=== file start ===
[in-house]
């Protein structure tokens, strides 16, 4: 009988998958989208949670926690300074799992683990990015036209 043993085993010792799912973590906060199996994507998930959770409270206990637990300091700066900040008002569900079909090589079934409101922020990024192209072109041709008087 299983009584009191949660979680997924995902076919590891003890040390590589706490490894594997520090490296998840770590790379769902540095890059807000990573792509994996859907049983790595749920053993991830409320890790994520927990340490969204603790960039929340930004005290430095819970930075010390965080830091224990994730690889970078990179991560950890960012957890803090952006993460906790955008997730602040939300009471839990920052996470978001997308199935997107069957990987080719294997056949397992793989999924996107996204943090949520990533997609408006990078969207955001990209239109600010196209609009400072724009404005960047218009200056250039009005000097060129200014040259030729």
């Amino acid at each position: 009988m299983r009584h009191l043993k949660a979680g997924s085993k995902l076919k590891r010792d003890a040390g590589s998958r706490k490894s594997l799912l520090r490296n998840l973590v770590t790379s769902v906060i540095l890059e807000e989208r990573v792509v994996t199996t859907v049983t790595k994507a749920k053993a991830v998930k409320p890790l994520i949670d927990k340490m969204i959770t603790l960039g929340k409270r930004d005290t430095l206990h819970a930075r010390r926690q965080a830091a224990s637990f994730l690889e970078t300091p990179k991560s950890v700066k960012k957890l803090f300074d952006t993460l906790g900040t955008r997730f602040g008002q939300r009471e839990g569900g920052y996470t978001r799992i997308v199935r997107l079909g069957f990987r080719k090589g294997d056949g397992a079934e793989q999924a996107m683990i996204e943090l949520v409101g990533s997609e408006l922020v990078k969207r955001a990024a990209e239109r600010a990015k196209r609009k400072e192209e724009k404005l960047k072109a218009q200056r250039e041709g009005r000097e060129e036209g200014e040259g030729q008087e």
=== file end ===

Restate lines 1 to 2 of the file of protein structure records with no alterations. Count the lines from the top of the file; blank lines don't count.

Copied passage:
[in-house]
């Protein structure tokens, strides 16, 4: 009988998958989208949670926690300074799992683990990015036209 043993085993010792799912973590906060199996994507998930959770409270206990637990300091700066900040008002569900079909090589079934409101922020990024192209072109041709008087 299983009584009191949660979680997924995902076919590891003890040390590589706490490894594997520090490296998840770590790379769902540095890059807000990573792509994996859907049983790595749920053993991830409320890790994520927990340490969204603790960039929340930004005290430095819970930075010390965080830091224990994730690889970078990179991560950890960012957890803090952006993460906790955008997730602040939300009471839990920052996470978001997308199935997107069957990987080719294997056949397992793989999924996107996204943090949520990533997609408006990078969207955001990209239109600010196209609009400072724009404005960047218009200056250039009005000097060129200014040259030729």